In their younger years, my kids played Upward Sports. These church-run, entry-level leagues are a great place for children to learn a sport without the pressure of intense competition. If you know anything about Upwards, you know their policy of not keeping score. They want kids to play for the sake of fun.
But nobody plays Upwards without keeping score. Everybody, from the kids to the coaches to the parents on the sideline, is keeping score. We can’t help it. Even if it’s not broadcast onto a scoreboard, everyone wants to know who is winning and who is losing. And everyone wants to win.
Unfortunately, if you focus on justice and not on sacrifice, you are ultimately working against your own best interests. Your desire to even the score will, in most cases, push your spouse farther away from you, not bring healing to the relationship. You may be “right” but you will not likely be any closer to bringing peace to your marriage.
A few weeks ago I was reminded of a simple principle that illustrates this perfectly. It has the power to change the dynamic of even the most troubled marriage.
"Don’t repay evil for evil. Don’t retaliate with insults when people insult you. Instead, pay them back with a blessing. That is what God has called you to do, and he will bless you for it." I Peter 3:9 (NLT)
Like many of the commands for living the Christian life, this directive from scripture is completely counter-intuitive. And it doesn’t come naturally to any of us.
Most of us are not very good at returning a blessing when we are wronged. What we are good at is giving people what they deserve. If they hurt us, then they deserve to be hurt.
If your spouse wrongs you, your natural tendency is to let them know how it feels by responding in kind.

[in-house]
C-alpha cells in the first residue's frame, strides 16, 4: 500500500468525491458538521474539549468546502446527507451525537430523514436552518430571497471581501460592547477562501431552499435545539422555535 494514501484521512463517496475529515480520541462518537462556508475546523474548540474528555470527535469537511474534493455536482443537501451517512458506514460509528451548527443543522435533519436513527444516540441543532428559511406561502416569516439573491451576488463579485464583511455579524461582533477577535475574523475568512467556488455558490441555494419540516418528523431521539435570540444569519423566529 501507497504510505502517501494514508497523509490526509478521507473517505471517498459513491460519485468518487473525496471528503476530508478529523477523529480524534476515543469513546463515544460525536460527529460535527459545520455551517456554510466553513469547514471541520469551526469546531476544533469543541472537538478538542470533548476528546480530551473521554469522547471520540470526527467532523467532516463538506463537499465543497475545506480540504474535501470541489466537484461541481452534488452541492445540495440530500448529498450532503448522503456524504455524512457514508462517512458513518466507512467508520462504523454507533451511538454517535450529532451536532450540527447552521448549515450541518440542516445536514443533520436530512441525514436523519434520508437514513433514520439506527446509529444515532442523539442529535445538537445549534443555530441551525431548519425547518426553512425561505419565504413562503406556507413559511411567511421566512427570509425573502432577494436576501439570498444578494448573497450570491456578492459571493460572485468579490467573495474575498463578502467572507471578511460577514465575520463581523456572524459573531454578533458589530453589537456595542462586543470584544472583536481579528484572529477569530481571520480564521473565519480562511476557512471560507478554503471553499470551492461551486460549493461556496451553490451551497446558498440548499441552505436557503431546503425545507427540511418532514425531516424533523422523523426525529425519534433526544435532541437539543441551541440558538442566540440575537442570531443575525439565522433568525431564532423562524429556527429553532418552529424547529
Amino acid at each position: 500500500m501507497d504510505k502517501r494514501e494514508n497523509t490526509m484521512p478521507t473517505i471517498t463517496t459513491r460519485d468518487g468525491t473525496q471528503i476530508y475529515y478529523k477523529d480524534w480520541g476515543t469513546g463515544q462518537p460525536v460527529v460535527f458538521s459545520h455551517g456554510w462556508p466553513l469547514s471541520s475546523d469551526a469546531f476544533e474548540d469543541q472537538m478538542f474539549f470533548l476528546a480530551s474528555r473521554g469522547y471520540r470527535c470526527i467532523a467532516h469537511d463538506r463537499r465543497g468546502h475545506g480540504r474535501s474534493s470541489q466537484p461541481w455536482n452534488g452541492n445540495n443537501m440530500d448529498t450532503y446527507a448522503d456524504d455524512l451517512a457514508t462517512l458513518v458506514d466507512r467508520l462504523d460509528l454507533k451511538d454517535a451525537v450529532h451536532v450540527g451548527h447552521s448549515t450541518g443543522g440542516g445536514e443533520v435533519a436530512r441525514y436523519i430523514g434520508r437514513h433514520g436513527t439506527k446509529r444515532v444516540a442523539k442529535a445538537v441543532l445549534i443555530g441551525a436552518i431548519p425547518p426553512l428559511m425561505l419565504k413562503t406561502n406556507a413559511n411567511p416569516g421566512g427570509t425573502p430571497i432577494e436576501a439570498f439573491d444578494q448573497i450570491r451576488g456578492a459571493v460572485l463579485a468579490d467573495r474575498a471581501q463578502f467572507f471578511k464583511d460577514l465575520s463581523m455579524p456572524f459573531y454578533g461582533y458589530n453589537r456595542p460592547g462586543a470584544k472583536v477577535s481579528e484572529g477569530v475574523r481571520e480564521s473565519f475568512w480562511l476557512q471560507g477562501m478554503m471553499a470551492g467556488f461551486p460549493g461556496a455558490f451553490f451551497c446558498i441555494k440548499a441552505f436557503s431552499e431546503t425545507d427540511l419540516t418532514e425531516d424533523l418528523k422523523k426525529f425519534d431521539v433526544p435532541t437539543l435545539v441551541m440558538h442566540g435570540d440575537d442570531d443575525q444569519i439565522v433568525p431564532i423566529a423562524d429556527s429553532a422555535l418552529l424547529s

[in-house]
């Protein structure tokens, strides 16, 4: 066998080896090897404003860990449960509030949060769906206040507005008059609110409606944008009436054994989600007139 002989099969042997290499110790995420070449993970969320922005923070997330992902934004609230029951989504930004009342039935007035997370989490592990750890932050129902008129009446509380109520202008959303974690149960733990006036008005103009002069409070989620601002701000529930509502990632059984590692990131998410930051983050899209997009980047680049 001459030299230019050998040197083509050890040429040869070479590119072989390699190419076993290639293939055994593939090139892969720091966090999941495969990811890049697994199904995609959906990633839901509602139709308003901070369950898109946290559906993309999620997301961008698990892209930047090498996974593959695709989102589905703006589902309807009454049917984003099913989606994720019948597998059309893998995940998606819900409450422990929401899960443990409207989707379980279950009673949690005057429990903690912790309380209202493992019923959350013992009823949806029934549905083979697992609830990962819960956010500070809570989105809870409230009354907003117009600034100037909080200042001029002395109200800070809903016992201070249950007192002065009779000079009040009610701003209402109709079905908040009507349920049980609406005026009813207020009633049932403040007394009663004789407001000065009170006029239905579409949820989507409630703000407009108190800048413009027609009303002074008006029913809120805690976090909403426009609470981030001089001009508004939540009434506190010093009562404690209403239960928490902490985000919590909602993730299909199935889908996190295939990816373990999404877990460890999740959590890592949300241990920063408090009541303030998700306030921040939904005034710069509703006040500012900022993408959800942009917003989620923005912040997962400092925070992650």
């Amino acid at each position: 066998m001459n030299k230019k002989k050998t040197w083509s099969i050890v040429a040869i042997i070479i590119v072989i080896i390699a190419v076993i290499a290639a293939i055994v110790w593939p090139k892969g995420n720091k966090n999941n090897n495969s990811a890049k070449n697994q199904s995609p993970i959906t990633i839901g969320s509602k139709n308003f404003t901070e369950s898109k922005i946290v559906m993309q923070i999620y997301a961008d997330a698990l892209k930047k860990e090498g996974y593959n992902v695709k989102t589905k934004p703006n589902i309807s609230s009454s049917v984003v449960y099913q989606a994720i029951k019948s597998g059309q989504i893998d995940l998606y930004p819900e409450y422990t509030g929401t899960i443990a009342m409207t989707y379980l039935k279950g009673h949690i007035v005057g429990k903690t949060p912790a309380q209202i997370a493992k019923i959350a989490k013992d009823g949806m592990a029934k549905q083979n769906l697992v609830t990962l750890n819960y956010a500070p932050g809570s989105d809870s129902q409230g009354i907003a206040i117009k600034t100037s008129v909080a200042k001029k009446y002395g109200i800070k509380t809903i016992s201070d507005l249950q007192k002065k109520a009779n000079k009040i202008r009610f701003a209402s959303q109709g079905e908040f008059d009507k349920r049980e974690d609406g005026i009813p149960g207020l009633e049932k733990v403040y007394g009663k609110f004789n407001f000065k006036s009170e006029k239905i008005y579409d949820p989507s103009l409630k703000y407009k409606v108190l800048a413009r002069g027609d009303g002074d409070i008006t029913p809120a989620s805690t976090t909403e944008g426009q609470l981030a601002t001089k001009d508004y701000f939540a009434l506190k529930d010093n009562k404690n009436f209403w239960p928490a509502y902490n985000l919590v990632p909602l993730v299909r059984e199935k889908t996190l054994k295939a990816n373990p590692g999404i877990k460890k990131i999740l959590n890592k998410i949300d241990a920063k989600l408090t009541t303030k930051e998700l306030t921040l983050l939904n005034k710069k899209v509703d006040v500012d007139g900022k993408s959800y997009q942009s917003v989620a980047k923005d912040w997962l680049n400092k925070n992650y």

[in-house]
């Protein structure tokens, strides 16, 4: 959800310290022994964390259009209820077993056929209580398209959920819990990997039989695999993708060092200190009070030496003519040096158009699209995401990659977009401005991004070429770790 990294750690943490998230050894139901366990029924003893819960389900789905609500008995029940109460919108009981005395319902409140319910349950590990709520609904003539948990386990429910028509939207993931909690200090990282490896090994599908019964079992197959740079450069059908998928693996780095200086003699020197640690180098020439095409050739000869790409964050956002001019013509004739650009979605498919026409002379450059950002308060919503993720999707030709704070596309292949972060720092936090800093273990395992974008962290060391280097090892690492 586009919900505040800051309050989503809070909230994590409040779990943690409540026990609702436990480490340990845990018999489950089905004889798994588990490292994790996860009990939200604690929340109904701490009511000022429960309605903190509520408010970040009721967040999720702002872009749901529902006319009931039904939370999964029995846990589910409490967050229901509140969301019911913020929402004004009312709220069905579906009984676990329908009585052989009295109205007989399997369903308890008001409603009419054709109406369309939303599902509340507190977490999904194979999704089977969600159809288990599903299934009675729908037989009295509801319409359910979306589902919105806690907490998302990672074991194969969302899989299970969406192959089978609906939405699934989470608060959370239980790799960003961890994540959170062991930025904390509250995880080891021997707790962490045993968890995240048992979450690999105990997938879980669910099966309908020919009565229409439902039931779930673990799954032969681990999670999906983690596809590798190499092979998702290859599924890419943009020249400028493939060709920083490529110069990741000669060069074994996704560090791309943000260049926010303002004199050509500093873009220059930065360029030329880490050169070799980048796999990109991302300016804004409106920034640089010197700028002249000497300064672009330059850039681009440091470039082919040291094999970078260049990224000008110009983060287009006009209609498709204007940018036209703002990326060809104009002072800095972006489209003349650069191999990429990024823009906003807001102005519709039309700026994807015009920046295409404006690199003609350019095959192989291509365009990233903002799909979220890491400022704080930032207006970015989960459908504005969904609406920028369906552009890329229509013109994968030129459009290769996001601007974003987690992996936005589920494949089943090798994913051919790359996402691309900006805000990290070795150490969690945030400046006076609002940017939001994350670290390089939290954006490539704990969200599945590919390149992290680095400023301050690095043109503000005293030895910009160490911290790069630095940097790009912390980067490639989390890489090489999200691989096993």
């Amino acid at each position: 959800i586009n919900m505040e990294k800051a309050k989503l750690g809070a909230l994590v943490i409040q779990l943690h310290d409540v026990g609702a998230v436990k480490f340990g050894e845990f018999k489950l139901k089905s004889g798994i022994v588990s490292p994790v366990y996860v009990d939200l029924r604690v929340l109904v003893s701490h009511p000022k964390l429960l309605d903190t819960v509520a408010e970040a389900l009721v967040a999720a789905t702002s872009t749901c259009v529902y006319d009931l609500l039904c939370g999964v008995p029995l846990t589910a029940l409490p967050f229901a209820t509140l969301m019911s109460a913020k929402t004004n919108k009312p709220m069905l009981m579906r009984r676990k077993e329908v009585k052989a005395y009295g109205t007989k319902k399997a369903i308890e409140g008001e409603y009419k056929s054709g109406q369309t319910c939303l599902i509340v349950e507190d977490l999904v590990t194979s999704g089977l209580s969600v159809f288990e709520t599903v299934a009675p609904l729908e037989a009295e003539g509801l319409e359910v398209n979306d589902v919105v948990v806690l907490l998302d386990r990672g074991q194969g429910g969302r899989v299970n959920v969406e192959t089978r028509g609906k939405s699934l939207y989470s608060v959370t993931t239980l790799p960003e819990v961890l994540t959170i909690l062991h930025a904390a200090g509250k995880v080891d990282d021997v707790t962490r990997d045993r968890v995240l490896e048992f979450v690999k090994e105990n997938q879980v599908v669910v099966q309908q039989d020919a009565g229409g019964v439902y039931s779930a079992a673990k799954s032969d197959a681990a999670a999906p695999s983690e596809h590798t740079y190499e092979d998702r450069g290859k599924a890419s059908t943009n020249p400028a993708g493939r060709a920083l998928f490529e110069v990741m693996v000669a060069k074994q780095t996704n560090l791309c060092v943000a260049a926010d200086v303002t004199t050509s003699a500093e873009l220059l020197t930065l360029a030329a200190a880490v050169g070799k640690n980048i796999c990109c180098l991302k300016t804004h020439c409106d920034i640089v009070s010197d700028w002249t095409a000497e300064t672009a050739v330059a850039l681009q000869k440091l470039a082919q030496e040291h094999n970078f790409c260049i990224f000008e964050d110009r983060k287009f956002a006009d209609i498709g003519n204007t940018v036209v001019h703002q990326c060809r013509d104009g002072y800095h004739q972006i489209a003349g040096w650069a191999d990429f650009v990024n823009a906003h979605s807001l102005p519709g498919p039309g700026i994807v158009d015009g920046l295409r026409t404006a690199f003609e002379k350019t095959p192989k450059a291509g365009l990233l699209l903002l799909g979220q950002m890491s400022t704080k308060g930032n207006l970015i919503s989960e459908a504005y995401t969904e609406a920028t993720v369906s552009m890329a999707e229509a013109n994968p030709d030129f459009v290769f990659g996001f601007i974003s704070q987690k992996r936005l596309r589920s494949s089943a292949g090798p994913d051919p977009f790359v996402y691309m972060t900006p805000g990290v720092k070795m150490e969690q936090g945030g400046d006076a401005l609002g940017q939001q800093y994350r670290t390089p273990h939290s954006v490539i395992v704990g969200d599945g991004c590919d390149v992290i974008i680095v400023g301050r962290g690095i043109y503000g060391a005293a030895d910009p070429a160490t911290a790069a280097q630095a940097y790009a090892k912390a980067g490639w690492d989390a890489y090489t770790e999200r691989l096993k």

In many marriages, the result of this cycle is misery for both parties, leading to emotional disconnect, outright disdain, and (potentially) divorce. Most of the marriages in crisis I encounter are not due to some huge infidelity or transgression. They are usually falling into disrepair because one or both parties has chosen to "defend their rights" at all costs, clinging to "the principle of the thing."
Extending grace is never an option.
But what would happen if we did what Peter instructs in this verse? What would happen if, when you are insulted or wronged by your spouse, you responded with a blessing instead of trying to hurt him in an equivalent way? In many situations, it would diffuse what might potentially turn into a huge conflict.
Obviously, if there is physical abuse or some other significant habitual behavior that is destroying your home, seek counsel on how to establish some reasonable boundaries and consequences for the wayward spouse. I'm not suggesting that you throw out good sense, only that we all consider what it means to respond like Christ-followers instead of like the world.
In many cases, getting even may be the most natural thing to do. If you have been wronged you can always find a friend who will encourage you to return in kind; to take an “eye for an eye.” But this doesn’t reflect the heart of Christ. If Christ has forgiven you much, then you are required to forgive much, as well.
Is this ever easy? Absolutely not. But it does require you to stop keeping score and start being generous with grace and forgiveness in your marriage. If you find that impossible, then perhaps you need to re-visit the cross and ask God to remind you of what Jesus did for you there. At the cross, Christ’s love was generous, complete, and never-ending. There was not a limit to how much He was willing to forgive you. It was a love that “keeps no record of wrongs.”
Do you want to get even with your spouse? Ultimately, it’s never going to happen. And it shouldn’t happen. Instead of desiring justice, pray that God would change your heart, fill you with His Presence, and enable you to love as He loves. After all, you didn’t get justice from God. You got forgiveness. And that is what draws you close to Him, making you want more of Him.
Why would we think that marriage is any different?
*You can get a free download of the first three chapters of my new book, The Talk(s): A Parent's Guide to Talking about Sex, Dating, and Other Unmentionables.The book has been developed to assist parents as they help their kids navigate our hyper-sexualized culture. The full book will be released in late February.
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